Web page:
WASHINGTON, DC – In response to the wave of fake news that inundated the recent presidential election campaign in the United States, much attention has been devoted to those who produce or spread those stories. The assumption is that if news outlets were to report only the “facts,” readers and viewers would always reach the right conclusion about a given story.
But this approach addresses only half of the equation. Yes, we need news organizations to deliver reliable information; but we also need those receiving it to be savvy consumers.
For decades, the US government has supported programs to foster independent media in authoritarian, resource-deprived, or dysfunctional countries. But these programs tacitly assume that the US itself is immune to the problems people in other countries encounter when they create or consume information. We in the US also assume that American media, sustained by advertising, will continue to thrive; that independent journalism is the norm; and that most people are capable of thinking critically and making sound judgments about the information they receive.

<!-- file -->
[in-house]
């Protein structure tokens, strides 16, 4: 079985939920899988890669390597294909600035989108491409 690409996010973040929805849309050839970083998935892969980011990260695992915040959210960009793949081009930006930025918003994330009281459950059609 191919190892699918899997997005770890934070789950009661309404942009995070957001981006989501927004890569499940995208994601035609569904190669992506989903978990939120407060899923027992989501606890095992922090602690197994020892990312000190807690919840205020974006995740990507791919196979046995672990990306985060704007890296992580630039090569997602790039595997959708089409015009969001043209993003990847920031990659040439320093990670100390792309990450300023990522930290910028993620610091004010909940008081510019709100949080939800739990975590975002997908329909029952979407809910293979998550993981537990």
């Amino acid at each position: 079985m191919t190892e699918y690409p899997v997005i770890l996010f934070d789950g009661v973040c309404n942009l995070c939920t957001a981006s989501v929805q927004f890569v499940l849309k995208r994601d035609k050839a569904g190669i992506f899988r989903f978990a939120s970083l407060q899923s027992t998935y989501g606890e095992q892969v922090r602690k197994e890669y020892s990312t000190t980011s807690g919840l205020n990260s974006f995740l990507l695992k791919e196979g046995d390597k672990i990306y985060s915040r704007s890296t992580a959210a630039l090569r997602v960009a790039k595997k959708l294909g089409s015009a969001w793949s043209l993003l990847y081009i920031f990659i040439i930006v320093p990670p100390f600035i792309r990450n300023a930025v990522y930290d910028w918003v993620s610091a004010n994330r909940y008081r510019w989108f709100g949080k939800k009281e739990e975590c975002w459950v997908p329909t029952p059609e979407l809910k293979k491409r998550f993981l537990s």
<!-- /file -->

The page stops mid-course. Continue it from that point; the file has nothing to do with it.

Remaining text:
In fact, some of the lessons that we have learned while supporting vibrant information gathering and distribution abroad are equally relevant to the US. In the 2016 election, the personal beliefs that drove millions of voters’ decisions were based not only on each person’s experiences and the information they accessed, but also on how they processed those experiences and that information. Voters’ own relationships with content producers, their motivation to believe or disbelieve facts, and their critical thinking skills all determined how they interpreted and acted on information.